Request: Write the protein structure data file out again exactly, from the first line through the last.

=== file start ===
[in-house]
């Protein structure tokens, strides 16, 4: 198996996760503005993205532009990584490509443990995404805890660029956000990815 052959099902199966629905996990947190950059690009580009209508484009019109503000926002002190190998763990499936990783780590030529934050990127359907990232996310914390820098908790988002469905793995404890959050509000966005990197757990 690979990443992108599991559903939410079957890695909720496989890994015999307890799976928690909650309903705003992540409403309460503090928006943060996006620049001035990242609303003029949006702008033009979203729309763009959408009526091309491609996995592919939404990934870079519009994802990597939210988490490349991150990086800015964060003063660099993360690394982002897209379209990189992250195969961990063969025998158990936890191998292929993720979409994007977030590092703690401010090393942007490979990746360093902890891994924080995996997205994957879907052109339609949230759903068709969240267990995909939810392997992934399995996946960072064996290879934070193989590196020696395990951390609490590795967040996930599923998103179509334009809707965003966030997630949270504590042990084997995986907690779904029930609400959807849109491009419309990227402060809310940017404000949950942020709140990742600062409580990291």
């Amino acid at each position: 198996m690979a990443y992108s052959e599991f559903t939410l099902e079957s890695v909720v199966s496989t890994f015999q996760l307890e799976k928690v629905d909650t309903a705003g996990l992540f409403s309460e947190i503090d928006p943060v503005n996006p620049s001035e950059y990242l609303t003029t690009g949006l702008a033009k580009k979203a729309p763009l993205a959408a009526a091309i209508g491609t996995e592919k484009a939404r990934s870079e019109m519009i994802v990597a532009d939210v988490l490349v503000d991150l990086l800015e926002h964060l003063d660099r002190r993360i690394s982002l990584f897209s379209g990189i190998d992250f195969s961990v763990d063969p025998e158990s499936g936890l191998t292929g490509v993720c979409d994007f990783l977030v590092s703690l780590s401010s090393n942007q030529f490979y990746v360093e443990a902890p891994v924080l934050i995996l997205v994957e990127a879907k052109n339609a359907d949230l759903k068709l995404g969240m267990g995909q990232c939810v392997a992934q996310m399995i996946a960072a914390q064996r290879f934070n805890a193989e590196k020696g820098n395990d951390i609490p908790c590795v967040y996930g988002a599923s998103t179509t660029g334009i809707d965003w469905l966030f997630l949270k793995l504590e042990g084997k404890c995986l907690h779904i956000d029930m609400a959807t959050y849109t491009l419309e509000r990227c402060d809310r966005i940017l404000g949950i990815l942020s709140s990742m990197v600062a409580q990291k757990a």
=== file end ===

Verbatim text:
[in-house]
């Protein structure tokens, strides 16, 4: 198996996760503005993205532009990584490509443990995404805890660029956000990815 052959099902199966629905996990947190950059690009580009209508484009019109503000926002002190190998763990499936990783780590030529934050990127359907990232996310914390820098908790988002469905793995404890959050509000966005990197757990 690979990443992108599991559903939410079957890695909720496989890994015999307890799976928690909650309903705003992540409403309460503090928006943060996006620049001035990242609303003029949006702008033009979203729309763009959408009526091309491609996995592919939404990934870079519009994802990597939210988490490349991150990086800015964060003063660099993360690394982002897209379209990189992250195969961990063969025998158990936890191998292929993720979409994007977030590092703690401010090393942007490979990746360093902890891994924080995996997205994957879907052109339609949230759903068709969240267990995909939810392997992934399995996946960072064996290879934070193989590196020696395990951390609490590795967040996930599923998103179509334009809707965003966030997630949270504590042990084997995986907690779904029930609400959807849109491009419309990227402060809310940017404000949950942020709140990742600062409580990291």
């Amino acid at each position: 198996m690979a990443y992108s052959e599991f559903t939410l099902e079957s890695v909720v199966s496989t890994f015999q996760l307890e799976k928690v629905d909650t309903a705003g996990l992540f409403s309460e947190i503090d928006p943060v503005n996006p620049s001035e950059y990242l609303t003029t690009g949006l702008a033009k580009k979203a729309p763009l993205a959408a009526a091309i209508g491609t996995e592919k484009a939404r990934s870079e019109m519009i994802v990597a532009d939210v988490l490349v503000d991150l990086l800015e926002h964060l003063d660099r002190r993360i690394s982002l990584f897209s379209g990189i190998d992250f195969s961990v763990d063969p025998e158990s499936g936890l191998t292929g490509v993720c979409d994007f990783l977030v590092s703690l780590s401010s090393n942007q030529f490979y990746v360093e443990a902890p891994v924080l934050i995996l997205v994957e990127a879907k052109n339609a359907d949230l759903k068709l995404g969240m267990g995909q990232c939810v392997a992934q996310m399995i996946a960072a914390q064996r290879f934070n805890a193989e590196k020696g820098n395990d951390i609490p908790c590795v967040y996930g988002a599923s998103t179509t660029g334009i809707d965003w469905l966030f997630l949270k793995l504590e042990g084997k404890c995986l907690h779904i956000d029930m609400a959807t959050y849109t491009l419309e509000r990227c402060d809310r966005i940017l404000g949950i990815l942020s709140s990742m990197v600062a409580q990291k757990a």